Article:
DoF rules out negotiations over REIT requirements
The Bureau of Internal Revenue is expected to issue Friday a ruling on real estate investment trusts (REITs) where the agency will require substantial public ownership and the payment of value added tax on initial asset transfers—two areas of concern among REIT proponents from the private sector.
During a roundtable discussion with the Inquirer staff Wednesday night, Finance Secretary Cesar Purisima said the 67-percent minimum public ownership needed to secure fiscal incentives, as well as the VAT imposition on asset transfers, was nonnegotiable.
“Why should we negotiate? It doesn’t become a REIT if we negotiate. It [will] just be a backdoor to tax incentives,” Purisima said, noting that the revenue regulation on REIT would be ready by Friday.
The Philippine REIT law allows property developers to raise fresh funds by selling assets with recurring revenues, specifically by transferring these assets to a special purpose vehicle that will be listed on the Philippine Stock Exchange.
The new instrument effectively gives investors the option to invest directly in the finished product and not just in the property developer.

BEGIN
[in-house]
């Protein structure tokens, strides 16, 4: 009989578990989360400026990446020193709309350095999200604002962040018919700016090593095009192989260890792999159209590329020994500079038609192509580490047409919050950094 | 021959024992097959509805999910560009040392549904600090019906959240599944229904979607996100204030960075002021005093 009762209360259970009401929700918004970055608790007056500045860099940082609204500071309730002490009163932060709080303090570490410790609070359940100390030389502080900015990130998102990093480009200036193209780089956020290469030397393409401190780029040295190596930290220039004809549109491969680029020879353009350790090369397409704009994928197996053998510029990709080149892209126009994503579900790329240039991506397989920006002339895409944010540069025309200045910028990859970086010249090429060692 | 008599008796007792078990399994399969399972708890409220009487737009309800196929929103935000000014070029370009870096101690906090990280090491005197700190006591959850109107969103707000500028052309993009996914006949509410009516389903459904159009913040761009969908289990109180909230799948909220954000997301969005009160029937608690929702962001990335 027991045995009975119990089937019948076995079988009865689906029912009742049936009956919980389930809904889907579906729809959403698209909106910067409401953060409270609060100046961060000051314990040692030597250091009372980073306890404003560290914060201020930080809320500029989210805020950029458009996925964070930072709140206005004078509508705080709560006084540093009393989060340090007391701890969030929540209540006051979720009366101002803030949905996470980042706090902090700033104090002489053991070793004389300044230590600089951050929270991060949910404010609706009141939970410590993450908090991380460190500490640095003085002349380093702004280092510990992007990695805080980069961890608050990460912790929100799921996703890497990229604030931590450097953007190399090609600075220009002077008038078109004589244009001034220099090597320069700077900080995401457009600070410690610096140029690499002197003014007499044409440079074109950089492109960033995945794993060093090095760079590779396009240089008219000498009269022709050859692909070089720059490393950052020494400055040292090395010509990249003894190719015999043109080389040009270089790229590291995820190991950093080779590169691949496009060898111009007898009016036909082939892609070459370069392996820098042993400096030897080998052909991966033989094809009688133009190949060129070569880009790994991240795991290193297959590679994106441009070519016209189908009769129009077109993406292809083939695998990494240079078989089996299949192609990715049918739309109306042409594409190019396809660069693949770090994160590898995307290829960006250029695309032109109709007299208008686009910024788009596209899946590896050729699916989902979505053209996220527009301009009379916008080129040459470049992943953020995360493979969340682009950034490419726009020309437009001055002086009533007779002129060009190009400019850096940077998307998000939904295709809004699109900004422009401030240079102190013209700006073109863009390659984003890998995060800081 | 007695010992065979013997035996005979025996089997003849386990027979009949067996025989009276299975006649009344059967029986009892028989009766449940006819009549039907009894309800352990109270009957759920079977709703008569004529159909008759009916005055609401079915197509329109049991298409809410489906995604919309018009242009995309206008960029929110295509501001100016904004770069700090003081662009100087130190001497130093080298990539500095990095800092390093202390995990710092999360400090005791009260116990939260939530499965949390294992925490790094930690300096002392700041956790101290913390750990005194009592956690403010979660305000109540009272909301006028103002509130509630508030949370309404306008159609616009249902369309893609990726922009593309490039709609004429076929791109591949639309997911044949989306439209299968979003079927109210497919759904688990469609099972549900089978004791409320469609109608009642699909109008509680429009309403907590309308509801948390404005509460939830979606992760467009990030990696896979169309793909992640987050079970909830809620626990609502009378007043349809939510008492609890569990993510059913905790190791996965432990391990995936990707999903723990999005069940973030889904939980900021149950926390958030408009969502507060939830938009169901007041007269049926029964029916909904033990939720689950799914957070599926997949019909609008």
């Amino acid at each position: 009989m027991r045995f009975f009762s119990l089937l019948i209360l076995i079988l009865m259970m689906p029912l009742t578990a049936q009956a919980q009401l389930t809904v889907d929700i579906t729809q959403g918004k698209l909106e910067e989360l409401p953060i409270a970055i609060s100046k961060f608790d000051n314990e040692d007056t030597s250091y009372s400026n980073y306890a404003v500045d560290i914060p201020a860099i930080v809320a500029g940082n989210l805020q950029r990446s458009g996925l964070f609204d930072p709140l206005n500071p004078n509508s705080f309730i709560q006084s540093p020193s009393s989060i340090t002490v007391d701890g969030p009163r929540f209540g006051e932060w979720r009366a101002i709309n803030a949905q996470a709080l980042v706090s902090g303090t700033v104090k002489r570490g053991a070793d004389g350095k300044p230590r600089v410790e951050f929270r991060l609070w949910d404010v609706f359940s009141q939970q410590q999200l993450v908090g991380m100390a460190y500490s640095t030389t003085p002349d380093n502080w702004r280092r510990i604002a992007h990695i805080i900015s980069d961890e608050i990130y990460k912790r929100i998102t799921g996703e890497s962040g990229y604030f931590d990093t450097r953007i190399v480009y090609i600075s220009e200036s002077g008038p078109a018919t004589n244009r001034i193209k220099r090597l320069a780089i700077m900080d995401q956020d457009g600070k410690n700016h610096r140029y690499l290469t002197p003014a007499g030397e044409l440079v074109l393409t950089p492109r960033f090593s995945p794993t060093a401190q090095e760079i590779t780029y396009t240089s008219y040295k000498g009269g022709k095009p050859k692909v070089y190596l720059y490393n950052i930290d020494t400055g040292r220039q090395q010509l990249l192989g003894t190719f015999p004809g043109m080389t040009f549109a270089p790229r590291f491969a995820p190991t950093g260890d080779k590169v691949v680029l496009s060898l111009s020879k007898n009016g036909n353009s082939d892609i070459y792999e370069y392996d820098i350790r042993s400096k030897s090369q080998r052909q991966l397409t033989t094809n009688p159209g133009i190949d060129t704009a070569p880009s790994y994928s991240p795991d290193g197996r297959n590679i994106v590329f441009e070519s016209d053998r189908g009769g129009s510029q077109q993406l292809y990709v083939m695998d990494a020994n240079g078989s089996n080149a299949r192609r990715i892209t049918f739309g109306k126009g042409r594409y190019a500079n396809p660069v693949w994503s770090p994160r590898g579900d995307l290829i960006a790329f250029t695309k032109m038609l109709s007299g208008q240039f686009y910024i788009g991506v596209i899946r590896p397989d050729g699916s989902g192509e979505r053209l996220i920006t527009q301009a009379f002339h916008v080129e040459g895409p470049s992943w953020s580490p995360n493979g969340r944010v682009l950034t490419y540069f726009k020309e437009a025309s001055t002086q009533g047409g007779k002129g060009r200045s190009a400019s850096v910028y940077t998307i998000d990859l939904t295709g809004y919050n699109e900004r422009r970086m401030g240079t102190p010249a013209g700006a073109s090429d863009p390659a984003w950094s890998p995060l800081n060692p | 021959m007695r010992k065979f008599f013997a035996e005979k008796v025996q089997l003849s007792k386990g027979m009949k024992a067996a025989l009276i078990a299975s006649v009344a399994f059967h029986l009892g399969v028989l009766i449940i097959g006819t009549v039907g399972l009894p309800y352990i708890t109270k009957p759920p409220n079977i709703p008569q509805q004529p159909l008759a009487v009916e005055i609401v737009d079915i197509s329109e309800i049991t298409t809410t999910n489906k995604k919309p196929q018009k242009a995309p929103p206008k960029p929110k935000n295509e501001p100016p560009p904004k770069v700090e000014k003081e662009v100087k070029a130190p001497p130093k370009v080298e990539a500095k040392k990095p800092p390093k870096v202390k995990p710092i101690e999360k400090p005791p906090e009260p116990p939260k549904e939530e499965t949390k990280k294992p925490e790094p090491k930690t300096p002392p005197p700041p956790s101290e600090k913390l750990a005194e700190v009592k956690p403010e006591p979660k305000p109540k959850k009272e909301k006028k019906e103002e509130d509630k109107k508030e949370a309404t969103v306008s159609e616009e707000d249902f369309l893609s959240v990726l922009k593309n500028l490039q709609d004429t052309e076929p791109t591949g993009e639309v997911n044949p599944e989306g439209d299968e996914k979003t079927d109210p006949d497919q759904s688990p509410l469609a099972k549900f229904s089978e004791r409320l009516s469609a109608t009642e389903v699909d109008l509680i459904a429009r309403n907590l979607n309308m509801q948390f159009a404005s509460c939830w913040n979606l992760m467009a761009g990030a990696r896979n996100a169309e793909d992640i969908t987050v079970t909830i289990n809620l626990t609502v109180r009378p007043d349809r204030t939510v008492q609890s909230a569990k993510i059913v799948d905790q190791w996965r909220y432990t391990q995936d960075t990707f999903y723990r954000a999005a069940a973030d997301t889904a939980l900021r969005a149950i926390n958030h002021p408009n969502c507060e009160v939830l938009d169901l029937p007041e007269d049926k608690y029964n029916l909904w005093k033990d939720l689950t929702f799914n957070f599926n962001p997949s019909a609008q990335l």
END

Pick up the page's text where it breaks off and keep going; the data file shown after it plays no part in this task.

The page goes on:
The law also requires the distribution of 90 percent of income annually, which means investors can look forward to earning much more from dividends on top of potential stock price appreciation.
Purisima criticized some proponents of REITs for portraying fiscal officials as villains in this case.
“The reality is, they were able to fast-track (in Congress) a bill that was really an effort to be an income tax holiday. REIT, in its true form, is about recycling capital,” Purisima explained, noting that this was how the Marriott hotel group grew into a global chain.
He said that after building one hotel and getting the management contract, the hotel business was put in a company incorporated as a limited partnership and a 95-percent stake was sold. The process was repeated all over again.
“That’s the logic [behind] REIT—recycling of capital. That’s why the government agreed to a tax incentive because it will accelerate the recycling of capital and, hopefully, improve our tax base,” Purisima said.
But proponents wanted public ownership in the REIT vehicle to be reduced to only 30 percent, from the 67 percent required by the government.
As a result, the Securities and Exchange Commission decided to require an initial 40-percent minimum public ownership during the first three years of a REIT’s operation. This portion will be increased to 67 percent by the third year.
Several groups of investors, including the Philippine Stock Exchange, warned that such a significant mandatory sell-down by a REIT sponsor would not be viable.